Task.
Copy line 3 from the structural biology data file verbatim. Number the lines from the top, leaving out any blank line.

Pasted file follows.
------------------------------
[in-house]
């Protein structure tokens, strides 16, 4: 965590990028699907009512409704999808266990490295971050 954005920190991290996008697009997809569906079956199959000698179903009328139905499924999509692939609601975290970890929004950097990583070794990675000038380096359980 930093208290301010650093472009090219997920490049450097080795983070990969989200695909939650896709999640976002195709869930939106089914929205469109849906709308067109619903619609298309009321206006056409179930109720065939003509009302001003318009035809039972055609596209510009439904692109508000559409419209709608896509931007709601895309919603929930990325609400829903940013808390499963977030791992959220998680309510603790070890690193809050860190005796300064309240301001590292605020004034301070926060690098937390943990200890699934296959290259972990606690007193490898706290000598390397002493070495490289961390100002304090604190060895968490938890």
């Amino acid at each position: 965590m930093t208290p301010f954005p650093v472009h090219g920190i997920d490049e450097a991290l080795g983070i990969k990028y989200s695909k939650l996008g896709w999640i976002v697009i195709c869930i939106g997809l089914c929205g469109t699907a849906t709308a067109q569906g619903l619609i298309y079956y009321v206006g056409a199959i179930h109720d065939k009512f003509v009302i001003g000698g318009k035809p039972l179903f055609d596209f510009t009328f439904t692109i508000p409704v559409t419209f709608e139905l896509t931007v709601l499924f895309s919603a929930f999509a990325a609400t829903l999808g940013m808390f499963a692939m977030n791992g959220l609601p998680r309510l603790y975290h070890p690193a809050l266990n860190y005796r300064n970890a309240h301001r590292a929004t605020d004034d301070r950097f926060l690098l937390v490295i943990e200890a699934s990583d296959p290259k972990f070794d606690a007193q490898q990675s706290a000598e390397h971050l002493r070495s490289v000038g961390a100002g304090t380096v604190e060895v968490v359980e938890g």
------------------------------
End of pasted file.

């Amino acid at each position: 965590m930093t208290p301010f954005p650093v472009h090219g920190i997920d490049e450097a991290l080795g983070i990969k990028y989200s695909k939650l996008g896709w999640i976002v697009i195709c869930i939106g997809l089914c929205g469109t699907a849906t709308a067109q569906g619903l619609i298309y079956y009321v206006g056409a199959i179930h109720d065939k009512f003509v009302i001003g000698g318009k035809p039972l179903f055609d596209f510009t009328f439904t692109i508000p409704v559409t419209f709608e139905l896509t931007v709601l499924f895309s919603a929930f999509a990325a609400t829903l999808g940013m808390f499963a692939m977030n791992g959220l609601p998680r309510l603790y975290h070890p690193a809050l266990n860190y005796r300064n970890a309240h301001r590292a929004t605020d004034d301070r950097f926060l690098l937390v490295i943990e200890a699934s990583d296959p290259k972990f070794d606690a007193q490898q990675s706290a000598e390397h971050l002493r070495s490289v000038g961390a100002g304090t380096v604190e060895v968490v359980e938890g």